The 6.5” IC6-1062 features unprecedented LF extension for its cabinet size and a very wide dispersion 100 x 100° fabric dome HF on a shallow waveguide, providing a smooth response while retaining high sensitivity. The single 8” IC6-1082 and symmetrical dual 8” IC6-2082 are available with two rotatable horn patterns (120 x 60°, 90 x 60°) paired with low distortion, high output 1.7” diaphragm HF compression drivers. www.communitypro.com
68 LSi - July 2016
FBT’s Vertus compact line array Europe - FBT has introduced its new modular Vertus CS 1000 compact line array. A bi-amplified design, it comprises a long excursion 12” bass reflex subwoofer and a passive mounted satellite, linked via a Neutrik Speakon connector, equipped with six full-range neodymium 3” drivers. Onboard the subwoofer is a Class-D, 2-channel amplifier, complete with switch-mode power supply, delivering 600W RMS to the subwoofer and 400W RMS to the satellite, both of which are housed in birch plywood enclosures. The slim proportions of the satellite facilitate a wide horizontal dispersion of 110°, while the precision placement of the six 3” drivers to form a J-array creates a vertical dispersion of 30° (+10° / -20°). A storage compartment in the subwoofer enclosure can securely house both the satellite speaker and its mounting pole for storage and transport. www.fbt.it/en/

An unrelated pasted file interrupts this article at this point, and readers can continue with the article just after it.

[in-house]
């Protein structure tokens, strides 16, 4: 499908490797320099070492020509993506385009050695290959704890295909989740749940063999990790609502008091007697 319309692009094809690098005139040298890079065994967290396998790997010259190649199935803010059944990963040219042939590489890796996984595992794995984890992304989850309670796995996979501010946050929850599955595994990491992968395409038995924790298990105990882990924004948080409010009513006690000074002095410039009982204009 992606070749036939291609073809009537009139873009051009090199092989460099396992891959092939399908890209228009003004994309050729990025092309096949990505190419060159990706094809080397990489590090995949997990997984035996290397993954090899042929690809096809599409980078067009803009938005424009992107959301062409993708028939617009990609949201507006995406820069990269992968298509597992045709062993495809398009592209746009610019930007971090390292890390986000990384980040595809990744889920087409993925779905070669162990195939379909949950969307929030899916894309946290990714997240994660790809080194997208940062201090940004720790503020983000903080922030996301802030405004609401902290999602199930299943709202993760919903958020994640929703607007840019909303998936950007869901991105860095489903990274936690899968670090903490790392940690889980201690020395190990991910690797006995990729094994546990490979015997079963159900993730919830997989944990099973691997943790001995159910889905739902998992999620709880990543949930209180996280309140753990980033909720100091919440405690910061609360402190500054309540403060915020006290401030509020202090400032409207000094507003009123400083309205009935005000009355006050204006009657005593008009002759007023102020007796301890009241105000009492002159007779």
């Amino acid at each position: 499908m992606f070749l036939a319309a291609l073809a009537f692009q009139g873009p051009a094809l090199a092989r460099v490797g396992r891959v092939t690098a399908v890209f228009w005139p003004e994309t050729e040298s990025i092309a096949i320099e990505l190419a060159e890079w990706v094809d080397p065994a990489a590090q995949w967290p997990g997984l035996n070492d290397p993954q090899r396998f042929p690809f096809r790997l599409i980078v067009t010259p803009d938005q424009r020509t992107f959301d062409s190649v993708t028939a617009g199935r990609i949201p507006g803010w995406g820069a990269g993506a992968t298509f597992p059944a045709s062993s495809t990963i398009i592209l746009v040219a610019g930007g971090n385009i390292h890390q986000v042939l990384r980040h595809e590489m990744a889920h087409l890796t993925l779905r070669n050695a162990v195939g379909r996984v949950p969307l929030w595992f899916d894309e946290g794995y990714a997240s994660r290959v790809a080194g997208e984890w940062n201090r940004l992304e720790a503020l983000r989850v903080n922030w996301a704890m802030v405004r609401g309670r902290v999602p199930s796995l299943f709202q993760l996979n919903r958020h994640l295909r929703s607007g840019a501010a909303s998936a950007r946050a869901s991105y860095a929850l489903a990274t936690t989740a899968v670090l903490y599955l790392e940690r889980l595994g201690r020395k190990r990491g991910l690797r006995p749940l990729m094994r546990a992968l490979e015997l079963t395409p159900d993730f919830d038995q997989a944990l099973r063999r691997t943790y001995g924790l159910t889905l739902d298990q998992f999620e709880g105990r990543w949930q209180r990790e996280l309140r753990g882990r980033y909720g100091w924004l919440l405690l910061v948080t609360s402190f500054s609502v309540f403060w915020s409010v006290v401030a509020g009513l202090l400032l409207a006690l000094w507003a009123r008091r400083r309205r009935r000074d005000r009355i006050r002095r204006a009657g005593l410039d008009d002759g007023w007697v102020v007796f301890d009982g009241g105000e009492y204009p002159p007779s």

Yamaha adds to EMX mixer series Europe - Yamaha has added two new models to its popular EMX series of integrated mixers, the EMX5 and EMX7. Joining the EMX2, launched earlier in the year, the EMX5 and EMX7 bring greater power and more features to the lightweight and portable design of the range.
Aimed at musicians, performers, DJs and public speakers, the EMX5 and EMX7 offer
a solution for a wide range of situations from small to mid-sized musical or cooperate events, to fixed installations at bars and restaurants, houses of worship, rehearsal studios and more, say Yamaha. The EMX5 and EMX7 feature high efficiency power amplifiers, which respectively deliver 630W and 710W output into each channel, with an overload protection function for maximum reliability. Both are equipped with four mono and four mono/stereo input channels, which allow up to eight microphones and line-level input sources to be connected. Channel 4 can be used with Hi-Z inputs, allowing direct input from instruments such as electric guitars and basses. www.yamahaproaudio.com